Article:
The United Auto Workers on Friday filed an appeal with the National Labor Relations Board, saying that interference from Senator Bob Corker and others swayed the election at the Chattanooga Volkswagen plant against the UAW.
The UAW took a narrow loss in the election a week ago.
Senator Corker, as well as former County Mayor Claude Ramsey, state Senator Bo Watson and House Majority Leader Gerald McCormick, held press conferences urging rejection of the UAW. Senator Watson said the state would be wary of continuing to help VW if the UAW got in.
Senator Corker said he was advised by top VW officials that Chattanooga would get a second VW line if the union did not get in.
Senator Corker said, “The workers at Chattanooga's Volkswagen plant spoke very clearly last week, so we are disappointed the UAW is ignoring their decision and has filed this objection. Unfortunately, I have to assume that today's action may slow down Volkswagen’s final discussions on the new SUV line. This complaint affirms the point many of us have been making: that the UAW is only interested in its own survival and not the interests of the great employees at Chattanooga’s Volkswagen facility nor the company for which they work.”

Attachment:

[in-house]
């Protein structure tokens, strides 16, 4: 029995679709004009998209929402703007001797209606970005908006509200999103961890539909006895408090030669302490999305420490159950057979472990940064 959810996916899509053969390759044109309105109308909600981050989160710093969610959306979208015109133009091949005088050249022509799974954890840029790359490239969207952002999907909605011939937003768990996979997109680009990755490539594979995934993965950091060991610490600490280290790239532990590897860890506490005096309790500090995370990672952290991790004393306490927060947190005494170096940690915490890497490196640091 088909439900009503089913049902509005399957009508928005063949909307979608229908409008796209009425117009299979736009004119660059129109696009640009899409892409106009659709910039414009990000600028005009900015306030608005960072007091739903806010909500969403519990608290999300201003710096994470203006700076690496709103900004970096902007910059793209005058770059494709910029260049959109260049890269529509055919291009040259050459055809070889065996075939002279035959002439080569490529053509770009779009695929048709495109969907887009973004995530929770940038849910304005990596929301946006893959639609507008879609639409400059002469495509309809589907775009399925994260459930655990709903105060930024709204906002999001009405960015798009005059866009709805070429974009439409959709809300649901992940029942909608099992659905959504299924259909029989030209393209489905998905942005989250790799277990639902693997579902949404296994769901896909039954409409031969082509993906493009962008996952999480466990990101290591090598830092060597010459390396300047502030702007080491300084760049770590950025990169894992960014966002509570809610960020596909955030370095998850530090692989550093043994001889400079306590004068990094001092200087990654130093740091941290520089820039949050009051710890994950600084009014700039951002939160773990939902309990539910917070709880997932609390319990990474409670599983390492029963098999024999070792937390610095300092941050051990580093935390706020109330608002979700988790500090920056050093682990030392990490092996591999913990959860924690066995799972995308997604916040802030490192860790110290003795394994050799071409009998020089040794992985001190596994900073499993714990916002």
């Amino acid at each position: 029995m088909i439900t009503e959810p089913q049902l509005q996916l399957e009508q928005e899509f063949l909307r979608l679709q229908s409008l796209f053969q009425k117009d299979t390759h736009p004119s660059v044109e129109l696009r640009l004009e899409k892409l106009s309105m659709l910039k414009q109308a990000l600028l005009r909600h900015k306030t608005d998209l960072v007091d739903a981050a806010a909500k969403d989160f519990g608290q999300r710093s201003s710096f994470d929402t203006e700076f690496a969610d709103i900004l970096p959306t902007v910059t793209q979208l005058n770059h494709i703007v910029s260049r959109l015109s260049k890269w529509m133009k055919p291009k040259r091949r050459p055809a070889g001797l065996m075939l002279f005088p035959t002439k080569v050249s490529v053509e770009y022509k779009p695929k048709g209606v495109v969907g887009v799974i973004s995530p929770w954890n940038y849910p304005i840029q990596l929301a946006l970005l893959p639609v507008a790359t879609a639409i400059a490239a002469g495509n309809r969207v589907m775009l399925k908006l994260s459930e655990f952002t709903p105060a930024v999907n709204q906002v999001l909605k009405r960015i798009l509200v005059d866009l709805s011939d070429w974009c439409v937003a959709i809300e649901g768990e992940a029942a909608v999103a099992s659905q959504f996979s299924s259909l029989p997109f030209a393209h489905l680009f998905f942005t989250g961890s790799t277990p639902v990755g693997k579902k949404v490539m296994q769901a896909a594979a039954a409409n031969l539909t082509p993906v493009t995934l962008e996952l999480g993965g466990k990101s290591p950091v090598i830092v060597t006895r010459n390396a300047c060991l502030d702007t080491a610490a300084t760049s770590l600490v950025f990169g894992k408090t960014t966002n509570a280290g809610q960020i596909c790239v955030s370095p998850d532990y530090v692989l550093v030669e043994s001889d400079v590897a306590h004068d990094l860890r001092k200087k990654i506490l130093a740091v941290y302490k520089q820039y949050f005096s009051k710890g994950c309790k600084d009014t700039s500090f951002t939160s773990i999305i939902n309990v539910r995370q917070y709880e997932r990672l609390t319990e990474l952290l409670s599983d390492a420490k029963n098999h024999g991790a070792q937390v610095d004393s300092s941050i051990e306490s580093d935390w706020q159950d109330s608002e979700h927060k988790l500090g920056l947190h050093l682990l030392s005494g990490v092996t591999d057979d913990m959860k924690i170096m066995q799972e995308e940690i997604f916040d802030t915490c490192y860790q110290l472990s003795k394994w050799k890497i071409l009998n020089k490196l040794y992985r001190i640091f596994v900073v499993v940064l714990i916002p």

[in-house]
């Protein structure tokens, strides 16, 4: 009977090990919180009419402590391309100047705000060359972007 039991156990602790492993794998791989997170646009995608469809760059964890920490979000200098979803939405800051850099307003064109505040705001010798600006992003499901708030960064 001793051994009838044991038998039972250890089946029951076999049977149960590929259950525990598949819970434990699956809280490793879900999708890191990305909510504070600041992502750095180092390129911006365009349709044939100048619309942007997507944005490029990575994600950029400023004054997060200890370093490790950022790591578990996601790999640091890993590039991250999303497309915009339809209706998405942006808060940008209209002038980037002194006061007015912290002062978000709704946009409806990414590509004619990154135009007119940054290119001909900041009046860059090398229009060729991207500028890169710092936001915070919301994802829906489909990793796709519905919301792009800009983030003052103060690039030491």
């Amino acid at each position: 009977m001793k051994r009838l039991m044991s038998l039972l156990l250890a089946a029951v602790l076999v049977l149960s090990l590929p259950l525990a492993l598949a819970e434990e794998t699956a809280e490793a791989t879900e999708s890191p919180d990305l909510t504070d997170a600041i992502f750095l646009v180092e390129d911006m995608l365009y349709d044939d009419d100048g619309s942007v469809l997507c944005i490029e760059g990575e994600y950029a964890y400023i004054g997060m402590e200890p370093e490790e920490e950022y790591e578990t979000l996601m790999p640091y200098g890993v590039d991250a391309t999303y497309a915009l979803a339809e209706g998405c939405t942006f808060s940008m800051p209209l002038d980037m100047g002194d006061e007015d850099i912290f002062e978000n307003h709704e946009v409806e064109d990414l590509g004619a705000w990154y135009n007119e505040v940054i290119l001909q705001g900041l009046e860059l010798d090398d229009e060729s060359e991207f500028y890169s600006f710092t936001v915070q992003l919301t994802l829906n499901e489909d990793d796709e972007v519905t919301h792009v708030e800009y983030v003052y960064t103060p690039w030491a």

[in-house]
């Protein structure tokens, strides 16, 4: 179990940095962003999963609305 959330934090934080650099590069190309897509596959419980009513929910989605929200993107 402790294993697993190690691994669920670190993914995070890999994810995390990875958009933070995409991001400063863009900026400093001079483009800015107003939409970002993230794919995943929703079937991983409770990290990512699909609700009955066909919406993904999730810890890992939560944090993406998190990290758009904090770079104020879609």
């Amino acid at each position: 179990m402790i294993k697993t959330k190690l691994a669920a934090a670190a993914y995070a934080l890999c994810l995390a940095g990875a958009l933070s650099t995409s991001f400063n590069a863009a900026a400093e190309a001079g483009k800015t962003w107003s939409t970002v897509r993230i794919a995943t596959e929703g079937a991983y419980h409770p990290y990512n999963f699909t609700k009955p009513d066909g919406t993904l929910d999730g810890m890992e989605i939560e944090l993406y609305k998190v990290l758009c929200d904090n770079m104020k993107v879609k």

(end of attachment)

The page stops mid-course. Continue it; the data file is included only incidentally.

As mayor of Chattanooga from 2001-2005, Senator Corker said he worked with officials and community leaders to develop the 1,200-acre Enterprise South Industrial Park, which is now home to Volkswagen's North American manufacturing headquarters. Much of the negotiation that led to Volkswagen choosing Chattanooga occurred around the dining room table of Corker’s Chattanooga home, it was stated.
Senator Lamar Alexander said, “Labor laws are written to allow employees to decide whether they want a union, not to ensure that unions win. For 30 years, 10s of thousands of new auto jobs have raised Tennessee family incomes and our workers have decided in almost every case that they are better off union-free. The UAW may not like this, but that is the right of employees in a right-to-work state like Tennessee.”